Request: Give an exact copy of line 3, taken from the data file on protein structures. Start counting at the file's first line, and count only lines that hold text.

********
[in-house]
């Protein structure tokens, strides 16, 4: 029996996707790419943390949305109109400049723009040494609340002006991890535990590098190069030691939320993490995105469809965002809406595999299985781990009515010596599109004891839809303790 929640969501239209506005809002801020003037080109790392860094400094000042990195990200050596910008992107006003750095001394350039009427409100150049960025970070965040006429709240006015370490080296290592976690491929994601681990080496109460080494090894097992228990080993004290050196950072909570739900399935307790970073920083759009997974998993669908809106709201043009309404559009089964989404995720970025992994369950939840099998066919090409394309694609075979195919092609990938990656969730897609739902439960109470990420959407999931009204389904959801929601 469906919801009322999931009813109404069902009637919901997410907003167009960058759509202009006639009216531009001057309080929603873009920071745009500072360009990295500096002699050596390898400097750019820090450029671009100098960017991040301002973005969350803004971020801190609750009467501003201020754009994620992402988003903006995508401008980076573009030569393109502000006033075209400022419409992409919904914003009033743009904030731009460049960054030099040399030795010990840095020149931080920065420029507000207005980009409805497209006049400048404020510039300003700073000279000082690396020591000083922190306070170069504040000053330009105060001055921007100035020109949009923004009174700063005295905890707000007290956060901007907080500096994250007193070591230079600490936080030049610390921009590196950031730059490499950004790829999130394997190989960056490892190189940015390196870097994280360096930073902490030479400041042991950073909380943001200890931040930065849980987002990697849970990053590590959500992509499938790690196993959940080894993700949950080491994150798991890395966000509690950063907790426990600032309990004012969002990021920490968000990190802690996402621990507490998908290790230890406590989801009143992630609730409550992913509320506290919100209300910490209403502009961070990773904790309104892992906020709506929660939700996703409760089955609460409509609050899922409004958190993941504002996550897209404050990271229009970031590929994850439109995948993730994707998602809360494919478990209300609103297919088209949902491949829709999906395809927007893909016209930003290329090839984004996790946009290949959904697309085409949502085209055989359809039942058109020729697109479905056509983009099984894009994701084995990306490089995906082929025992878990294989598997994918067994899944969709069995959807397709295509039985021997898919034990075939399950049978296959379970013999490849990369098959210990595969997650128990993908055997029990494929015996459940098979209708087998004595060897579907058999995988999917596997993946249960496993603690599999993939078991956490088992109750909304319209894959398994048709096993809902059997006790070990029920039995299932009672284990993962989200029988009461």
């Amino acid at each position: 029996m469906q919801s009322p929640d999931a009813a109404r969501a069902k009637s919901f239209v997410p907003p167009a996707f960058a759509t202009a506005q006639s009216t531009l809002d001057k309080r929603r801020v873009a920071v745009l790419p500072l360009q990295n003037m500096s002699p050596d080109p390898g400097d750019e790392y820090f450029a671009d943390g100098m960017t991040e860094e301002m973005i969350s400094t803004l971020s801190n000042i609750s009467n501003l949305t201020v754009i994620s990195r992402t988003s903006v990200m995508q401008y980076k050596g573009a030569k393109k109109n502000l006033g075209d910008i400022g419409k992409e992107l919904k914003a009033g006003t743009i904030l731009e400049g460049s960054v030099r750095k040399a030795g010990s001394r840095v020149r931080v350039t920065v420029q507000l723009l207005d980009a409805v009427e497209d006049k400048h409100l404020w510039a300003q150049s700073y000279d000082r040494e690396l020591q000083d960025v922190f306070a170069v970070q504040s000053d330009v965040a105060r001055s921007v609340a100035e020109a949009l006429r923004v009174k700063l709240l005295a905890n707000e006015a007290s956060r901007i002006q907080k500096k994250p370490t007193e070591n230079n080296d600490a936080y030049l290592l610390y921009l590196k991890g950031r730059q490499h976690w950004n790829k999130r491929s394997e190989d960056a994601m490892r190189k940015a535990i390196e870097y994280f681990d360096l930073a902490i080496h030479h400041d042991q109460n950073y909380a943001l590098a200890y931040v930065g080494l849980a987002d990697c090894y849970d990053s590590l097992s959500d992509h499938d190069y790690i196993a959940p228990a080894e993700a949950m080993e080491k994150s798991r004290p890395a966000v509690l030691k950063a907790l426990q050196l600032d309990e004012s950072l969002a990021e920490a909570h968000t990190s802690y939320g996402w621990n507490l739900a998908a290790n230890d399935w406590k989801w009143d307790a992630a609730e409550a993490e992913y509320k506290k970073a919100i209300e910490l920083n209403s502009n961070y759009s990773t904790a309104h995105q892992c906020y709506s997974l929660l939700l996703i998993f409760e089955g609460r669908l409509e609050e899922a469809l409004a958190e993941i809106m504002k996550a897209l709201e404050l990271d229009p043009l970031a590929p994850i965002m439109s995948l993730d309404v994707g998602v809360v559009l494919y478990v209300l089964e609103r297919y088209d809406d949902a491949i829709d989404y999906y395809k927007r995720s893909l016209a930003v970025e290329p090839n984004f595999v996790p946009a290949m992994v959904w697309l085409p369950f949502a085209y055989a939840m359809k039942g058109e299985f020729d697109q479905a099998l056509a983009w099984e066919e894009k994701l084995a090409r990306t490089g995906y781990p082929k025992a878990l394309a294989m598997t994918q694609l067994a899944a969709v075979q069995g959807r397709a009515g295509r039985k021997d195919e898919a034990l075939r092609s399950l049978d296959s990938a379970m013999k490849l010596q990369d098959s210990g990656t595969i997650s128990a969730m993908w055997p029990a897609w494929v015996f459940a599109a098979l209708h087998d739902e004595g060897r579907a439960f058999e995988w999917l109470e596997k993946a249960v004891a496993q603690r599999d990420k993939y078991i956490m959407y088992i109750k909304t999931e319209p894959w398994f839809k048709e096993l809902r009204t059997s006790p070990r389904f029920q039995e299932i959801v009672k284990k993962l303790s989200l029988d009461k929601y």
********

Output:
């Amino acid at each position: 029996m469906q919801s009322p929640d999931a009813a109404r969501a069902k009637s919901f239209v997410p907003p167009a996707f960058a759509t202009a506005q006639s009216t531009l809002d001057k309080r929603r801020v873009a920071v745009l790419p500072l360009q990295n003037m500096s002699p050596d080109p390898g400097d750019e790392y820090f450029a671009d943390g100098m960017t991040e860094e301002m973005i969350s400094t803004l971020s801190n000042i609750s009467n501003l949305t201020v754009i994620s990195r992402t988003s903006v990200m995508q401008y980076k050596g573009a030569k393109k109109n502000l006033g075209d910008i400022g419409k992409e992107l919904k914003a009033g006003t743009i904030l731009e400049g460049s960054v030099r750095k040399a030795g010990s001394r840095v020149r931080v350039t920065v420029q507000l723009l207005d980009a409805v009427e497209d006049k400048h409100l404020w510039a300003q150049s700073y000279d000082r040494e690396l020591q000083d960025v922190f306070a170069v970070q504040s000053d330009v965040a105060r001055s921007v609340a100035e020109a949009l006429r923004v009174k700063l709240l005295a905890n707000e006015a007290s956060r901007i002006q907080k500096k994250p370490t007193e070591n230079n080296d600490a936080y030049l290592l610390y921009l590196k991890g950031r730059q490499h976690w950004n790829k999130r491929s394997e190989d960056a994601m490892r190189k940015a535990i390196e870097y994280f681990d360096l930073a902490i080496h030479h400041d042991q109460n950073y909380a943001l590098a200890y931040v930065g080494l849980a987002d990697c090894y849970d990053s590590l097992s959500d992509h499938d190069y790690i196993a959940p228990a080894e993700a949950m080993e080491k994150s798991r004290p890395a966000v509690l030691k950063a907790l426990q050196l600032d309990e004012s950072l969002a990021e920490a909570h968000t990190s802690y939320g996402w621990n507490l739900a998908a290790n230890d399935w406590k989801w009143d307790a992630a609730e409550a993490e992913y509320k506290k970073a919100i209300e910490l920083n209403s502009n961070y759009s990773t904790a309104h995105q892992c906020y709506s997974l929660l939700l996703i998993f409760e089955g609460r669908l409509e609050e899922a469809l409004a958190e993941i809106m504002k996550a897209l709201e404050l990271d229009p043009l970031a590929p994850i965002m439109s995948l993730d309404v994707g998602v809360v559009l494919y478990v209300l089964e609103r297919y088209d809406d949902a491949i829709d989404y999906y395809k927007r995720s893909l016209a930003v970025e290329p090839n984004f595999v996790p946009a290949m992994v959904w697309l085409p369950f949502a085209y055989a939840m359809k039942g058109e299985f020729d697109q479905a099998l056509a983009w099984e066919e894009k994701l084995a090409r990306t490089g995906y781990p082929k025992a878990l394309a294989m598997t994918q694609l067994a899944a969709v075979q069995g959807r397709a009515g295509r039985k021997d195919e898919a034990l075939r092609s399950l049978d296959s990938a379970m013999k490849l010596q990369d098959s210990g990656t595969i997650s128990a969730m993908w055997p029990a897609w494929v015996f459940a599109a098979l209708h087998d739902e004595g060897r579907a439960f058999e995988w999917l109470e596997k993946a249960v004891a496993q603690r599999d990420k993939y078991i956490m959407y088992i109750k909304t999931e319209p894959w398994f839809k048709e096993l809902r009204t059997s006790p070990r389904f029920q039995e299932i959801v009672k284990k993962l303790s989200l029988d009461k929601y």